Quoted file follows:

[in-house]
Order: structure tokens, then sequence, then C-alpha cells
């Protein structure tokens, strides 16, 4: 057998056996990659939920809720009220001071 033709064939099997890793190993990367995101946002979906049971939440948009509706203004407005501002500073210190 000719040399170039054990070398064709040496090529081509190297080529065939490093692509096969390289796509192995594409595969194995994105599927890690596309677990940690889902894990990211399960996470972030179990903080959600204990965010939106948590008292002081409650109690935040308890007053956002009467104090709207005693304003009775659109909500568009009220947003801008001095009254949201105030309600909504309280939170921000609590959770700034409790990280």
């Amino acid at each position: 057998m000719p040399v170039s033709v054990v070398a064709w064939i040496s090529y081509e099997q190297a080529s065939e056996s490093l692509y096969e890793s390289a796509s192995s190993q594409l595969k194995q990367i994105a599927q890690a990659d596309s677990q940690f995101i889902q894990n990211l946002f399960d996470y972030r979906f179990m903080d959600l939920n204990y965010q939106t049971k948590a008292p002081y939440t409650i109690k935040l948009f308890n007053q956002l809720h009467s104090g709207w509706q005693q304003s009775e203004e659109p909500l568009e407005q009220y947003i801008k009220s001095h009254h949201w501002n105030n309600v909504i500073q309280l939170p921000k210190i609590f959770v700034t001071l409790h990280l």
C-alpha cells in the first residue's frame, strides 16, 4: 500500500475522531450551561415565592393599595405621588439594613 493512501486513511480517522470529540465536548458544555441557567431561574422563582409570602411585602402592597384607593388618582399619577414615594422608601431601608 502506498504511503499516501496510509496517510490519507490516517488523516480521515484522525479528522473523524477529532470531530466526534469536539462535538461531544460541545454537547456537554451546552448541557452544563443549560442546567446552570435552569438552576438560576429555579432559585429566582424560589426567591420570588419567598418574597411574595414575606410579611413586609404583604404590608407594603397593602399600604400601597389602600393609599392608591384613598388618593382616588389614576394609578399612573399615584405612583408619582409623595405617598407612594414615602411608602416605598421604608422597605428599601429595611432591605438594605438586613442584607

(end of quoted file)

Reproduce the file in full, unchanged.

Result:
[in-house]
Order: structure tokens, then sequence, then C-alpha cells
């Protein structure tokens, strides 16, 4: 057998056996990659939920809720009220001071 033709064939099997890793190993990367995101946002979906049971939440948009509706203004407005501002500073210190 000719040399170039054990070398064709040496090529081509190297080529065939490093692509096969390289796509192995594409595969194995994105599927890690596309677990940690889902894990990211399960996470972030179990903080959600204990965010939106948590008292002081409650109690935040308890007053956002009467104090709207005693304003009775659109909500568009009220947003801008001095009254949201105030309600909504309280939170921000609590959770700034409790990280």
């Amino acid at each position: 057998m000719p040399v170039s033709v054990v070398a064709w064939i040496s090529y081509e099997q190297a080529s065939e056996s490093l692509y096969e890793s390289a796509s192995s190993q594409l595969k194995q990367i994105a599927q890690a990659d596309s677990q940690f995101i889902q894990n990211l946002f399960d996470y972030r979906f179990m903080d959600l939920n204990y965010q939106t049971k948590a008292p002081y939440t409650i109690k935040l948009f308890n007053q956002l809720h009467s104090g709207w509706q005693q304003s009775e203004e659109p909500l568009e407005q009220y947003i801008k009220s001095h009254h949201w501002n105030n309600v909504i500073q309280l939170p921000k210190i609590f959770v700034t001071l409790h990280l």
C-alpha cells in the first residue's frame, strides 16, 4: 500500500475522531450551561415565592393599595405621588439594613 493512501486513511480517522470529540465536548458544555441557567431561574422563582409570602411585602402592597384607593388618582399619577414615594422608601431601608 502506498504511503499516501496510509496517510490519507490516517488523516480521515484522525479528522473523524477529532470531530466526534469536539462535538461531544460541545454537547456537554451546552448541557452544563443549560442546567446552570435552569438552576438560576429555579432559585429566582424560589426567591420570588419567598418574597411574595414575606410579611413586609404583604404590608407594603397593602399600604400601597389602600393609599392608591384613598388618593382616588389614576394609578399612573399615584405612583408619582409623595405617598407612594414615602411608602416605598421604608422597605428599601429595611432591605438594605438586613442584607